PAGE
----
School Library Journal
PreS-Gr 4-In this hilarious book, a monkey's craving for a banana turns the streets of a busy city upside down. The mostly wordless tale is told through rhyming street signs and delightfully detailed watercolor paintings. On the first spread, a juggling performer, dressed in a motley jester's costume, watches as his wild-eyed monkey runs away. The creature heads down the street and bounds into a bin filled with bananas. While the grocer rails at the monkey's owner, the animal runs across the street clutching his prize. Next, it tosses the peel onto the sidewalk near a trash-can sign that reads, "Please Put Litter in Its Place" as a motorcycle sputters past with two tough-faced riders. After pulling over under another sign ("No Parking in This Space"), the pair dismount, and, of course, the driver slips on the peel. When this and future mishaps occur, suspense, thrills, chaos, and comedy result. Readers will soon understand that all of the background characters-small figures holding cell phones, Rollerblading, pushing baby carriages-will soon be drawn onto center stage. The book ends with an aerial map of the city block and a key identifying the locations of the signs, allowing kids to retrace the action. A glorious escapade packed with child appeal.-Susan Weitz, formerly at Spencer-Van Etten School District, Spencer, NY Copyright 2006 Reed Business Information.
Kirkus Reviews
In a tour de force of visual sequencing captioned only by a set of rhyming street and shop signs, Small sets up a hilarious chain of events along a busy city street. The action starts on the front endpapers as a street performer's monkey snatches a banana from a fruit stand and tosses the peel onto the sidewalk. This sets off an escalating ruckus that moves around the block (and is actually mapped out on the rear endpapers), involving pedestrians, a painter atop a ladder, cars and trucks, dogs (lots of dogs), much flying through the air and a hurtling carriage with a delighted baby on board (for part of the way, anyway). Composed in fluent pen lines and watercolor brushwork, the scenes are chock full of comically dismayed characters, and surprisingly easy to follow despite the frenetic activity. In addition, for all its brevity, the text sets up a strong background rhythm-"4-Way Stop / Barber Shop / One-Way Street / NO BARE FEET"-that complements the breathless visual pacing. Ultimately, a disastrous encounter between a careening garbage truck and an entire shipment of bananas brings the tale back to where it began, whereupon all of the participants, human and otherwise, gather in a closing spread for an amicable bananafest. More fun than a barrel of . . . well. (Picture book. 5-8)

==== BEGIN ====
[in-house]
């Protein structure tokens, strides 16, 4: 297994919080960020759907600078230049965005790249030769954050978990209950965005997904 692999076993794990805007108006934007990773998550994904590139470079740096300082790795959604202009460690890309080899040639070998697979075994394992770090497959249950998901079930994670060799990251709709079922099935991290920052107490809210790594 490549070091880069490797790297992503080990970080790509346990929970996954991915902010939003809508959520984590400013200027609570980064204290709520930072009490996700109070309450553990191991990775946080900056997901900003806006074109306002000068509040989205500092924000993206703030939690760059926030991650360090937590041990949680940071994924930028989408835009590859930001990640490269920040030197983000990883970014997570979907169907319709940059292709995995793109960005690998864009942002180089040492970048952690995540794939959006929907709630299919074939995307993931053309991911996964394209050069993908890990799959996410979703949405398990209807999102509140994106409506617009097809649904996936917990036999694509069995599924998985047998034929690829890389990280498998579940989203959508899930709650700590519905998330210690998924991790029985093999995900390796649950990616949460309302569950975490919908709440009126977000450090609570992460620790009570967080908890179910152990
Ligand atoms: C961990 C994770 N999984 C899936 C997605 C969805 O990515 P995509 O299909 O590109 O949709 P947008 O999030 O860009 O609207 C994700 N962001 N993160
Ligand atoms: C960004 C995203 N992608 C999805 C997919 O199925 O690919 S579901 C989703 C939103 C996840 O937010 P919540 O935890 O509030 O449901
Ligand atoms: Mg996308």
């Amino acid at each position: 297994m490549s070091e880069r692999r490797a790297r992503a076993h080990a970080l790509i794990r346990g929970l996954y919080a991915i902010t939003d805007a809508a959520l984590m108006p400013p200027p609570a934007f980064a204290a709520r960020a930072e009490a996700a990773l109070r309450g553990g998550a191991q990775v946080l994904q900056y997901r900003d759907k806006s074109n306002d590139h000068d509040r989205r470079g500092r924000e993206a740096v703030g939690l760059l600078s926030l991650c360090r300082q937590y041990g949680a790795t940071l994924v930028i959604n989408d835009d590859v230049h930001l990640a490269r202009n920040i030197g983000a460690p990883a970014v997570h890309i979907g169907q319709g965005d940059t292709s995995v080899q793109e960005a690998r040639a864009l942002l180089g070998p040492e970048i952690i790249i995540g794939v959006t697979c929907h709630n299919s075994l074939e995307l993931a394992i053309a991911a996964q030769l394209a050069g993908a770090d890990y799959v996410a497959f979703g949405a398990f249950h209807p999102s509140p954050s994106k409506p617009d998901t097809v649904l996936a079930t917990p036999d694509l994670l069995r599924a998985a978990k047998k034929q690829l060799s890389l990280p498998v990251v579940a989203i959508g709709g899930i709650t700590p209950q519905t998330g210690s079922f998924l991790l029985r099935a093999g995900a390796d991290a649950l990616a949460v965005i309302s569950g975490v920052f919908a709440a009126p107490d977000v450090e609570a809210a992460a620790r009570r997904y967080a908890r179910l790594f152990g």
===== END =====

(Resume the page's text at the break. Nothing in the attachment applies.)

Product Details

ISBN-13:
9780689859519
Publisher:
Simon & Schuster/Paula Wiseman Books
Publication date:
07/23/2013
Edition description:
Reprint
Pages:
48
Sales rank:
868,327
Product dimensions:
9.00(w) x 11.50(h) x 0.00(d)
Age Range:
4 - 8 Years

Meet the Author

Jennifer Armstrong is the author of numerous award-winning picture books and novels. Her works include Hugh Can Do and Chin Yu Min and the Ginger Cat (both ALA Notable books); The Dreams of Mairhe Mehan (a BCCB Blue Ribbon Book); and Black-Eyed Susan (a New York Public Library Best Book). Her first novel, Steal Away, was an ALA Best Book for Young Adults, an ALA Notable book, and a Golden Kite Honor book. Other titles include Pockets, Shipwreck at the Bottom of the World, Magnus at the Fire, Photo by Brady, and Once Upon a Banana. She lives in New York State.

David Small is the Caldecott Award–winning illustrator of So You Want to Be President? by Judith St. George. He also received Caldecott Honors for The Gardener by Sarah Stewart and One Cool Friend by Toni Buzzeo. He’s illustrated dozens of other award-winning books, including That Book Woman by Heather Henson and The Underneath by Kathi Appelt, and lives in Michigan with his wife, Sarah Stewart.